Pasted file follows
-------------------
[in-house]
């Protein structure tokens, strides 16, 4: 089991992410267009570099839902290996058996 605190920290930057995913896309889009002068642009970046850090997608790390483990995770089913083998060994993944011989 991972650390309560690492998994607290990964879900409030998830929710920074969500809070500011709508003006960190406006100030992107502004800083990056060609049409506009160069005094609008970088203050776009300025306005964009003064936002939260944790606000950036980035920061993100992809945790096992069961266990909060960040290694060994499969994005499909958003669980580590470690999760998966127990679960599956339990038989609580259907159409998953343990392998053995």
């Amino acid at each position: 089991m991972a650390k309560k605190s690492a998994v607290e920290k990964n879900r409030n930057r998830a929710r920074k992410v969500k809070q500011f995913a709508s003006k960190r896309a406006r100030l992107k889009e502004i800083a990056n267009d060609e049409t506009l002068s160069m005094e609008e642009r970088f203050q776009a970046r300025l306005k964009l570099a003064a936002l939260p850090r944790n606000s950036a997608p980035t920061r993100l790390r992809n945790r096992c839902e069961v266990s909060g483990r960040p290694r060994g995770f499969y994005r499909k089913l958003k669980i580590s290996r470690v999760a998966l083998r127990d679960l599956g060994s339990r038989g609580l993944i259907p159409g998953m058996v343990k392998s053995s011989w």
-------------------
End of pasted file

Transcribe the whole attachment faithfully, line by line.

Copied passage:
[in-house]
């Protein structure tokens, strides 16, 4: 089991992410267009570099839902290996058996 605190920290930057995913896309889009002068642009970046850090997608790390483990995770089913083998060994993944011989 991972650390309560690492998994607290990964879900409030998830929710920074969500809070500011709508003006960190406006100030992107502004800083990056060609049409506009160069005094609008970088203050776009300025306005964009003064936002939260944790606000950036980035920061993100992809945790096992069961266990909060960040290694060994499969994005499909958003669980580590470690999760998966127990679960599956339990038989609580259907159409998953343990392998053995």
């Amino acid at each position: 089991m991972a650390k309560k605190s690492a998994v607290e920290k990964n879900r409030n930057r998830a929710r920074k992410v969500k809070q500011f995913a709508s003006k960190r896309a406006r100030l992107k889009e502004i800083a990056n267009d060609e049409t506009l002068s160069m005094e609008e642009r970088f203050q776009a970046r300025l306005k964009l570099a003064a936002l939260p850090r944790n606000s950036a997608p980035t920061r993100l790390r992809n945790r096992c839902e069961v266990s909060g483990r960040p290694r060994g995770f499969y994005r499909k089913l958003k669980i580590s290996r470690v999760a998966l083998r127990d679960l599956g060994s339990r038989g609580l993944i259907p159409g998953m058996v343990k392998s053995s011989w």